Who signed off on this?

October 21st, 2010

In the beginning, it worked as a tribute to them, and as a fountain, and as a work of art. Then it was turned into a flagstand, and then turned over into a flowerbed. Now, it's a sign base.

They deserve better from us.

As published in The Daily News, October 22, 2010, and in The Memphis News, October 23-24, 2010 

What do we think of our veterans? The University of Memphis has shown us a sign.

Two weeks ago, I wrote a column about my father and lots of fathers, about war and lots of sacrifice, about lasting tributes that don't, and about public art that privately disappears. All of that is embodied in the tribute turned flower pot in front of the new law school Downtown. All that remains is the inscription, the fountain sculpture above 40 years gone and all but forgotten. I wrote with a sense of melancholy for what we might consider important.

Now I'm just mad.

When I was writing the first column, Jimmy Ogle, keen observer of our passing parade and Memphis history treasure trove, sent me an old photo of the original tribute that his friend, Wally Johnston, had. This week, he sent me a new shot.

If my father, the wiry Seabee I introduced you to in that column, had seen it, he would have already turned somebody's desk upside down and I'd be raising bail.

I have a couple of desks in mind myself.

Right smack dab in the middle of what used to be a fountain pool, front and center in what used to be a tribute, right above words that used to mean something, the University of Memphis has placed a sign. A big, permanent sign.

Now, as you approach what was dedicated to be public tribute and public art, at best, you'll think that the entire law school is a tribute to the veterans of two wars – or, at worst – be confused by messages in conflicting stone and typefaces. And I quote:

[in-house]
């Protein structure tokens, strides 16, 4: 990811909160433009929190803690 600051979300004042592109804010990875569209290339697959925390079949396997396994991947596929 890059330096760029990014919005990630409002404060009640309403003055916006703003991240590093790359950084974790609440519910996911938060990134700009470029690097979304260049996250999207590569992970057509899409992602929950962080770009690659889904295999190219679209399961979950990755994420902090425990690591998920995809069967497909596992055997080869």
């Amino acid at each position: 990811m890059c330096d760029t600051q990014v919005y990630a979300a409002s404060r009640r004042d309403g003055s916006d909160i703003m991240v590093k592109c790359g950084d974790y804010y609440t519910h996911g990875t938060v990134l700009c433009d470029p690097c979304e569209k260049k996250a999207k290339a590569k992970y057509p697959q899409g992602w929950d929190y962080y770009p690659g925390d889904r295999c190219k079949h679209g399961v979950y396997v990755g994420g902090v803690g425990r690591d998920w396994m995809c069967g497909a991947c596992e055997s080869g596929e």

"The University of Memphis/Cecil C. Humphreys School of Law
In grateful tribute to those who served in World War II and the Korean War"

As a Memphian, I'm proud of the new law school and optimistic about what it represents. I'm proud of our zoo, too, but I don't think we should hang a sign for it off the Doughboy's bayonet in Overton Park. I'm proud of Memphis In May, but I don't believe we should support it by sticking a promotional sign in the Tom Lee Memorial.

If the University of Memphis can't see what's wrong with this picture, then I wonder about the vision of the institution. Instead of leading an effort to restore the fountain and the tribute, there or somewhere else, they throw up a sign that screams we made this from something else.

That's not fair to anyone. Not to the veterans. Not to all those who made such a beautiful success out of converting an iconic building.

I truly believe the opening of the law school is a turning point for Downtown and for our city, a point of pride for us, and a point taken by those watching us and looking for progress.

This is no way to mark it.

I’m a Memphian, asking somebody, please, to show those who served a sign of respect.



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